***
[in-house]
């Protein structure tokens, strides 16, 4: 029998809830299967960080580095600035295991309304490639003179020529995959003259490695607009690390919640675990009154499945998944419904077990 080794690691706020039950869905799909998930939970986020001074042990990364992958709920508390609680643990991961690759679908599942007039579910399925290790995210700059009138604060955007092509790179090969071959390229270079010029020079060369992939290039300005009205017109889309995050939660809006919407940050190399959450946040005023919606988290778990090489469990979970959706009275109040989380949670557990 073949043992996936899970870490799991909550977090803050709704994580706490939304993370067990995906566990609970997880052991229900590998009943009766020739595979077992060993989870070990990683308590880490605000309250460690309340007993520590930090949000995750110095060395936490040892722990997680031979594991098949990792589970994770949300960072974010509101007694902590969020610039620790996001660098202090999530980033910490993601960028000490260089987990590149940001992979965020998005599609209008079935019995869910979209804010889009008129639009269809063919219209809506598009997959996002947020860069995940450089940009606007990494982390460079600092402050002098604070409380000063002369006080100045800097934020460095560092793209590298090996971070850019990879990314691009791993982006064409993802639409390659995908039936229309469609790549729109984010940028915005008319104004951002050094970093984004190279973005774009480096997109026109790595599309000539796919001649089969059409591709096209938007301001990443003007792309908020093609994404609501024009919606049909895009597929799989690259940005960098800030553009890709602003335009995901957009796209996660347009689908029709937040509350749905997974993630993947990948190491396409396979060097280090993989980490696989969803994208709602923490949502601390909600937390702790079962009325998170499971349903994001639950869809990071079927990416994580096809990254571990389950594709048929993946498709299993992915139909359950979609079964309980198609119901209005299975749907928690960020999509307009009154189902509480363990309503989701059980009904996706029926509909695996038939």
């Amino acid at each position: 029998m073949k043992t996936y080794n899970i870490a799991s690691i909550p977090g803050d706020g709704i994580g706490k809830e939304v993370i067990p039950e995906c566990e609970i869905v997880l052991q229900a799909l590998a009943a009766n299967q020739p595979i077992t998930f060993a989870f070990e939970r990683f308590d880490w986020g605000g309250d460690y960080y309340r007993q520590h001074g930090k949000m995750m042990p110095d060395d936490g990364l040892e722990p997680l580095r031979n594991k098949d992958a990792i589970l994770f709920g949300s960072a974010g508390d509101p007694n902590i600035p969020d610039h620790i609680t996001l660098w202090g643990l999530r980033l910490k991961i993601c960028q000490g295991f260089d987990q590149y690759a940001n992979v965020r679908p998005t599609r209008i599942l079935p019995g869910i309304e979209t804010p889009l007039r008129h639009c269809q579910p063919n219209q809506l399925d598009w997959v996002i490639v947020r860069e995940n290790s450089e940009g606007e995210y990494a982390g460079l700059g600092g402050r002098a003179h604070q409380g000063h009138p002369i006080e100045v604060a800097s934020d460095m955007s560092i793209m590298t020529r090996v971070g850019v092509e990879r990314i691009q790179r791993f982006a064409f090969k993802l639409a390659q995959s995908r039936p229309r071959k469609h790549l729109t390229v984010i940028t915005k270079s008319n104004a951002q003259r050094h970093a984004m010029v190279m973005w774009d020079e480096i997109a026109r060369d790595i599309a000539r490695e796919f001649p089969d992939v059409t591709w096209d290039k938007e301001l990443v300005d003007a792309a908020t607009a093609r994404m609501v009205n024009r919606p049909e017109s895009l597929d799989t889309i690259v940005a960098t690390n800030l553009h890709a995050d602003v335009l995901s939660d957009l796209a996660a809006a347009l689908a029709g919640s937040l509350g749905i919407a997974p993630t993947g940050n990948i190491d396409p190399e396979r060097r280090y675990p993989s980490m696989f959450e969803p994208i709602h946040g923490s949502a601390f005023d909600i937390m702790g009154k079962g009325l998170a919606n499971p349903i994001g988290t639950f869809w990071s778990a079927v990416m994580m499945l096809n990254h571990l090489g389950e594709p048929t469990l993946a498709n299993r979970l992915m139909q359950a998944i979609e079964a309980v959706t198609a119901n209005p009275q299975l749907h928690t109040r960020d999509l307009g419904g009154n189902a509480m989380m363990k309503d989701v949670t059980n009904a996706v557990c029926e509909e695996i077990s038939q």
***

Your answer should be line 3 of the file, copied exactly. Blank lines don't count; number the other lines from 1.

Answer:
């Amino acid at each position: 029998m073949k043992t996936y080794n899970i870490a799991s690691i909550p977090g803050d706020g709704i994580g706490k809830e939304v993370i067990p039950e995906c566990e609970i869905v997880l052991q229900a799909l590998a009943a009766n299967q020739p595979i077992t998930f060993a989870f070990e939970r990683f308590d880490w986020g605000g309250d460690y960080y309340r007993q520590h001074g930090k949000m995750m042990p110095d060395d936490g990364l040892e722990p997680l580095r031979n594991k098949d992958a990792i589970l994770f709920g949300s960072a974010g508390d509101p007694n902590i600035p969020d610039h620790i609680t996001l660098w202090g643990l999530r980033l910490k991961i993601c960028q000490g295991f260089d987990q590149y690759a940001n992979v965020r679908p998005t599609r209008i599942l079935p019995g869910i309304e979209t804010p889009l007039r008129h639009c269809q579910p063919n219209q809506l399925d598009w997959v996002i490639v947020r860069e995940n290790s450089e940009g606007e995210y990494a982390g460079l700059g600092g402050r002098a003179h604070q409380g000063h009138p002369i006080e100045v604060a800097s934020d460095m955007s560092i793209m590298t020529r090996v971070g850019v092509e990879r990314i691009q790179r791993f982006a064409f090969k993802l639409a390659q995959s995908r039936p229309r071959k469609h790549l729109t390229v984010i940028t915005k270079s008319n104004a951002q003259r050094h970093a984004m010029v190279m973005w774009d020079e480096i997109a026109r060369d790595i599309a000539r490695e796919f001649p089969d992939v059409t591709w096209d290039k938007e301001l990443v300005d003007a792309a908020t607009a093609r994404m609501v009205n024009r919606p049909e017109s895009l597929d799989t889309i690259v940005a960098t690390n800030l553009h890709a995050d602003v335009l995901s939660d957009l796209a996660a809006a347009l689908a029709g919640s937040l509350g749905i919407a997974p993630t993947g940050n990948i190491d396409p190399e396979r060097r280090y675990p993989s980490m696989f959450e969803p994208i709602h946040g923490s949502a601390f005023d909600i937390m702790g009154k079962g009325l998170a919606n499971p349903i994001g988290t639950f869809w990071s778990a079927v990416m994580m499945l096809n990254h571990l090489g389950e594709p048929t469990l993946a498709n299993r979970l992915m139909q359950a998944i979609e079964a309980v959706t198609a119901n209005p009275q299975l749907h928690t109040r960020d999509l307009g419904g009154n189902a509480m989380m363990k309503d989701v949670t059980n009904a996706v557990c029926e509909e695996i077990s038939q």